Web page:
What To Do If You Think You Have A Genital Wart

Photographed by Ashley Armitage.
Noticing any new bump, abrasion, or wart on your genitals is enough to send most of us into a frantic Google image tailspin. While it can feel stressful at first to discover a genital wart, it's not the end of the world. Once you go to a doctor to suss out what's happening and what you need to do to get rid of it, you'll feel much more at ease.
Genital warts appear when someone is infected with human papillomavirus (HPV), explains Ana G. Cepin, MD, assistant professor of obstetrics and gynecology at Columbia University. "HPV has multiple strains, and some different strains do different things," she says. A few of these strains can lead to genital warts.
The good news is that the HPV vaccine can protect against the types of HPV associated with genital warts (and also cervical cancers), Dr. Cepin says. So, the vaccine is an important first line of defense. If you do end up with a genital wart, your doctor can help you sort through available treatment options to help manage and prevent future breakouts.
That said, if you are bugging out and don't know what to do first, Dr. Cepin explains a step-by-step plan ahead.
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Take a good look at your bumps.

Genital warts do have a "classic appearance," meaning most present in a similar way, but they can look different, Dr. Cepin says. In most cases, genital warts look like little bumps that have a cauliflower-like appearance, she says. Sometimes, people think they have a genital wart, but it just ends up being an ingrown hair, a cyst in a gland-producing cell, or something else, she says. "That's why it's important to come in, because it can be a lot of different things."

Genital warts can show up anywhere in the genital area. For someone with a vagina, this means the vulva, vagina, cervix, and anal area, Dr. Cepin says. For people with penises, they tend to show up on the penis, around the base of the shaft, and surrounding the anal area. "We can usually make a diagnosis just by looking, but sometimes we can be fooled and it can look a little different," she says. "If were not sure we can do a biopsy."
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Head to a doctor.

While a wart on your foot or hand would be treated by a dermatologist, genital warts are a different story. It's important to see your Ob/Gyn (or if you're someone with a penis, your primary care physician), so they can properly examine you, Dr. Cepin says. "If you have a wart, we want to do an internal exam with a speculum to make sure there aren't any warts anywhere else," she says. "A dermatologist wouldn't be the person for that." An Ob/Gyn can also provide important information about safer sex protocols you should take to prevent them from spreading. If you're not sure where to go, you can look up a Planned Parenthood health center, where you can talk through your options with a medical professional.
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Explore treatment options.

If you do in fact have a genital wart, technically you don't have to get it removed, and some will go away on their own, Dr. Cepin says. "Most people choose to have them removed because it's uncomfortable to have a growth," she says. However, if you do have even one genital wart, you're more likely to transmit the infection to a partner or get more warts on yourself. So, most doctors recommend treating and removing them, she says.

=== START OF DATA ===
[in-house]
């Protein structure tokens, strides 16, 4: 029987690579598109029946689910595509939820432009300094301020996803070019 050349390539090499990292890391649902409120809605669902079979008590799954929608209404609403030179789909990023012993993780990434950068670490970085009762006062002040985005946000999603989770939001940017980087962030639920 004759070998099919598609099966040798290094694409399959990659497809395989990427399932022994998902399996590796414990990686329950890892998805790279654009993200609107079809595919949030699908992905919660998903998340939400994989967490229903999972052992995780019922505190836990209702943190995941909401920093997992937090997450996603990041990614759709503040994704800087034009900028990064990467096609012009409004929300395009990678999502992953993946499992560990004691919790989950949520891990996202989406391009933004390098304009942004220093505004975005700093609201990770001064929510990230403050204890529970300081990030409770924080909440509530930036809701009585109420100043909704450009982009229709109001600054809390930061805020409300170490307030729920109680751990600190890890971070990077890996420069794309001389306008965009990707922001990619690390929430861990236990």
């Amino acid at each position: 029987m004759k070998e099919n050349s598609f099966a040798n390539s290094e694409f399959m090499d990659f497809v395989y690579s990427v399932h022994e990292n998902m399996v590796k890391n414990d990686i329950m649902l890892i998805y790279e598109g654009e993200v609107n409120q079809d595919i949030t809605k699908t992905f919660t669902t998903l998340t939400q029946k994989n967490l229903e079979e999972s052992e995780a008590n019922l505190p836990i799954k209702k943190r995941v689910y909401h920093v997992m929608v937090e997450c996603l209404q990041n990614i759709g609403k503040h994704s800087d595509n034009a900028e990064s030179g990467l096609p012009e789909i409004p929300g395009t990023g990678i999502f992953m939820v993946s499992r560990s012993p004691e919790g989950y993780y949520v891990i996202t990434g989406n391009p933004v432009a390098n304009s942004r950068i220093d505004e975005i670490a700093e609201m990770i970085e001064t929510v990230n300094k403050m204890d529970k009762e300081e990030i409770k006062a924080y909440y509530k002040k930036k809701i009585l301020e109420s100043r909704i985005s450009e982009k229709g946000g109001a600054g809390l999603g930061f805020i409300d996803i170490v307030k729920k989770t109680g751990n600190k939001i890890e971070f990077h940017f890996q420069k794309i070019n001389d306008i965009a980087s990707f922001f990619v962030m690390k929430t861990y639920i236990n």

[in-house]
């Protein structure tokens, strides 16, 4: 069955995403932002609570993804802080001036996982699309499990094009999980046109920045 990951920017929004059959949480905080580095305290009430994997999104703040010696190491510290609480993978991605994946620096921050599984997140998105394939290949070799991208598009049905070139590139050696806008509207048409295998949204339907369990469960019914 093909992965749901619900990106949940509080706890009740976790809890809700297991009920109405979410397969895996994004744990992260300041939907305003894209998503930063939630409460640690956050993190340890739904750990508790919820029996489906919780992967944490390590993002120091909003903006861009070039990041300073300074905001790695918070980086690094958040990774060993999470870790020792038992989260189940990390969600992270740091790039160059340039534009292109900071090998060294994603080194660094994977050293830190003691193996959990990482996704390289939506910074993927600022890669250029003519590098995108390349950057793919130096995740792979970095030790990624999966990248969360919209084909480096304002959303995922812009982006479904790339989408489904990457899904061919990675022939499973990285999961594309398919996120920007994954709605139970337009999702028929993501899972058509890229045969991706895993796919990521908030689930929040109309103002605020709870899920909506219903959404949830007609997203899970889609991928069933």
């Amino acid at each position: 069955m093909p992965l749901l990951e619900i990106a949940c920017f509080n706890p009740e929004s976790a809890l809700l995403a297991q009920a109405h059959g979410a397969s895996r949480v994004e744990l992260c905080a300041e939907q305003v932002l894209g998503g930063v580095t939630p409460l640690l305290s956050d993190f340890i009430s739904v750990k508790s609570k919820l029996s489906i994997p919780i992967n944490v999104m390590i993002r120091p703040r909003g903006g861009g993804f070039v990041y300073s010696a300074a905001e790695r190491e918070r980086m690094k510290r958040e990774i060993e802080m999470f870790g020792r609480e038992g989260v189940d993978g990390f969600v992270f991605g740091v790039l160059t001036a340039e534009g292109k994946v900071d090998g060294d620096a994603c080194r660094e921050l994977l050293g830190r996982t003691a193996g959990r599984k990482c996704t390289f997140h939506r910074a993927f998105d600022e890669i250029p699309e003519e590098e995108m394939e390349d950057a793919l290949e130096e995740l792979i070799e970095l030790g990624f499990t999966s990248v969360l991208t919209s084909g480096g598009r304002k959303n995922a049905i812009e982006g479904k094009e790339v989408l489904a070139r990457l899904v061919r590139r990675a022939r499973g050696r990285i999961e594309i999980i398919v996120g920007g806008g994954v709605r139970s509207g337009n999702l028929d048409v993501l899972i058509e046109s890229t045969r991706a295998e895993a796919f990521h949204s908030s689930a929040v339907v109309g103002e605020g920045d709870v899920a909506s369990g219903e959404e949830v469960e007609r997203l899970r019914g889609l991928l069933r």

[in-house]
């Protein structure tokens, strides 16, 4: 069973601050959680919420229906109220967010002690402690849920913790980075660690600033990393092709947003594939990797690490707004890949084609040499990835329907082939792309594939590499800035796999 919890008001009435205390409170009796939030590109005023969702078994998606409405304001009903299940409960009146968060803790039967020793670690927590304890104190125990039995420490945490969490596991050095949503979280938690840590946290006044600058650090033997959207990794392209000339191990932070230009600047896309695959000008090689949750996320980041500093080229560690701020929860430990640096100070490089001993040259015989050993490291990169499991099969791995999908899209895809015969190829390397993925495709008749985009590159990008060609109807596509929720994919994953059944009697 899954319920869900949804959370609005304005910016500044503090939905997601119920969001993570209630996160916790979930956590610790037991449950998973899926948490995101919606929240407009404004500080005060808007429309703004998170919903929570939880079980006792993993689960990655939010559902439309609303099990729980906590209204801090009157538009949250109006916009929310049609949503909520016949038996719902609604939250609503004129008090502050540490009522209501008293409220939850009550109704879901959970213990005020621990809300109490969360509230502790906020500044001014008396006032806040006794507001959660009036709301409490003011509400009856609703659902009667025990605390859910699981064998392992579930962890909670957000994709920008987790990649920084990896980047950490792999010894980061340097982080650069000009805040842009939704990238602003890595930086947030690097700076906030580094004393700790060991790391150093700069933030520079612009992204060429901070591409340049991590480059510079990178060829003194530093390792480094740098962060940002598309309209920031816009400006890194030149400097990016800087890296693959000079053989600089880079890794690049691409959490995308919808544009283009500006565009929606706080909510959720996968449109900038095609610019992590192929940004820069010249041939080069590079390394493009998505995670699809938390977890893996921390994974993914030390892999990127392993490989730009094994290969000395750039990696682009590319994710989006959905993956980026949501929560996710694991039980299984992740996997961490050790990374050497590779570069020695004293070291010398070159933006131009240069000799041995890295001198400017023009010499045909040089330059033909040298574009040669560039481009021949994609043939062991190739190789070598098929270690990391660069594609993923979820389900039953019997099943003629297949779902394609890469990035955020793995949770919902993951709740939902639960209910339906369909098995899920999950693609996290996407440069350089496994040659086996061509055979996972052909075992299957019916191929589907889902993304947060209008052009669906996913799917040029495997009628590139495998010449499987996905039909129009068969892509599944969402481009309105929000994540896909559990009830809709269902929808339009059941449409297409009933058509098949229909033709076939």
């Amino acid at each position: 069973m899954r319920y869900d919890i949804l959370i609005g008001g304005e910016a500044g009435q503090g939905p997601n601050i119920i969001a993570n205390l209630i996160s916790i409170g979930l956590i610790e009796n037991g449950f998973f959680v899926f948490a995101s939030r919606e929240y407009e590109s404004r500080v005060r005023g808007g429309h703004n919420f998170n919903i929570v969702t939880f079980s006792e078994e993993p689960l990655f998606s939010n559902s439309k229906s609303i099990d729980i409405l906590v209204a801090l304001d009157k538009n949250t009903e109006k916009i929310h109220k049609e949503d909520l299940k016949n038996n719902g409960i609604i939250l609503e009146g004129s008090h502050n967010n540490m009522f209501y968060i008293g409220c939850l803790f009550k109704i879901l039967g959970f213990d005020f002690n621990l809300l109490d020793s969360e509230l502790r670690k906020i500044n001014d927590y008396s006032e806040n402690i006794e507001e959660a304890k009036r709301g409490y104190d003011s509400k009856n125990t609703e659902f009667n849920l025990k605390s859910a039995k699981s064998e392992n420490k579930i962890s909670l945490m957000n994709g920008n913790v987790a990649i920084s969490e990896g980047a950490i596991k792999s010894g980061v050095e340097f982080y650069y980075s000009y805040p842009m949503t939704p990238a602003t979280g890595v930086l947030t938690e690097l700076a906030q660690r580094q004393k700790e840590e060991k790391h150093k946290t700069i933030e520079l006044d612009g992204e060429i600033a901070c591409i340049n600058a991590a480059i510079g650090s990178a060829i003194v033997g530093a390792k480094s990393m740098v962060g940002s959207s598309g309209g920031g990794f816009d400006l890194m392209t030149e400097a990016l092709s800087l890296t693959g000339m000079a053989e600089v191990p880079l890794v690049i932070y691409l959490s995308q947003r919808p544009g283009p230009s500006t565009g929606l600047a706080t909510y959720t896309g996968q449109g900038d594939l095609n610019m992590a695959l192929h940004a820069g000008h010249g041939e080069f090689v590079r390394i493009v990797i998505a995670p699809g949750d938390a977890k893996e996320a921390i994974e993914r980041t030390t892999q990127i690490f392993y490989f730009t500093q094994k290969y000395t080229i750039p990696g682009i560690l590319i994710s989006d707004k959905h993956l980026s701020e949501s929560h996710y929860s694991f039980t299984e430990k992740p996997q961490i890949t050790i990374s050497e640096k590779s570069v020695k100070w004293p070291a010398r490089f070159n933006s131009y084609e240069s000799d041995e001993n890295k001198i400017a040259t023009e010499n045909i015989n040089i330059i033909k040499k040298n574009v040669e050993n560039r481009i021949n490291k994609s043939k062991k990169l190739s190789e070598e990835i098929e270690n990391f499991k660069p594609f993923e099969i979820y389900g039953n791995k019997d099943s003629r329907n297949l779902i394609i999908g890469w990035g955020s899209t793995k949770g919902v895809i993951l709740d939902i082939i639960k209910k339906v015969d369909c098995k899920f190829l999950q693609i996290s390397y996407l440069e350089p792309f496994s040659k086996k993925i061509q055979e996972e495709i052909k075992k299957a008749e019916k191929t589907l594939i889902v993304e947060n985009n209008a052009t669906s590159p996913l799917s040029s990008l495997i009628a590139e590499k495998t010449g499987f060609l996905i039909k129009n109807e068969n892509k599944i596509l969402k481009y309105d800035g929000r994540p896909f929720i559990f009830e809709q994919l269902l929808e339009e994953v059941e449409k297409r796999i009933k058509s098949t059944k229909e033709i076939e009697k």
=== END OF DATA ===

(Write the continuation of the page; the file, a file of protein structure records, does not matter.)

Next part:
The most common treatment for genital warts is an acid that gynecologists apply to the wart to destroy it, Dr. Cepin says. "It usually requires several treatments, so we have patients come in on a weekly basis until they go away," she says. That may sound painful, but according to Planned Parenthood, doctors usually administer a numbing treatment beforehand. There's also a cryotherapy treatment that can freeze them off, too. In some cases, doctors may prescribe a medication that you can apply to the area to "help your body fight off the infection, so that you can clear it on your own," she says.

Once treatment is over, you're less likely to transmit the infection, but your risk doesn't go down to zero, Dr. Cepin says. "Even if you have no visible lesions, the virus may linger there, and you may still be infectious," she says. In fact, the infection could remain for six to 12 months after warts are removed.
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Talk to your partner(s).

Although it may feel uncomfortable, it's a very good idea to let all your sexual partners know that you've been diagnosed with genital warts, so they can be seen by a doctor as well, Dr. Cepin says. "There's no test per se — no blood test, swab test — but we would recommend having the person go in for an inspection to make sure there's no visible lesions," she says.

As for your current partners, you'll need to take some extra precautions. Using condoms or dental dams whenever you have sex will help minimize the risk of transmission, but again, it's not 100% effective, Dr. Cepin says. At the end of the day, taking precautions to have safer sex is one of the few tangible things you can do to decrease your risk. So, try not to worry: the warts and your stress will soon pass.

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